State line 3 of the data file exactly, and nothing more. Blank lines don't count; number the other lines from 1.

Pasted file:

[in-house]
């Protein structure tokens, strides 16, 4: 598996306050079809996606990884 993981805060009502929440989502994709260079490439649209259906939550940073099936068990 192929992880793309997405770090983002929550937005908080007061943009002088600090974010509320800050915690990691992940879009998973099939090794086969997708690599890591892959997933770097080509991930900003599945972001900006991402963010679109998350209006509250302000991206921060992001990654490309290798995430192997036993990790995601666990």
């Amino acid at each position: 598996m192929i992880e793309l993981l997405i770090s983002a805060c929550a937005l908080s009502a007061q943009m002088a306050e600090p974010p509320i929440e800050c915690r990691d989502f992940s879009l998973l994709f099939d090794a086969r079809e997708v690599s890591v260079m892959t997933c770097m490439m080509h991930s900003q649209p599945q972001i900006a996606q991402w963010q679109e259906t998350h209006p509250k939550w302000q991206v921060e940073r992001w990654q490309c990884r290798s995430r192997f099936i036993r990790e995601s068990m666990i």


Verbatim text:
């Amino acid at each position: 598996m192929i992880e793309l993981l997405i770090s983002a805060c929550a937005l908080s009502a007061q943009m002088a306050e600090p974010p509320i929440e800050c915690r990691d989502f992940s879009l998973l994709f099939d090794a086969r079809e997708v690599s890591v260079m892959t997933c770097m490439m080509h991930s900003q649209p599945q972001i900006a996606q991402w963010q679109e259906t998350h209006p509250k939550w302000q991206v921060e940073r992001w990654q490309c990884r290798s995430r192997f099936i036993r990790e995601s068990m666990i």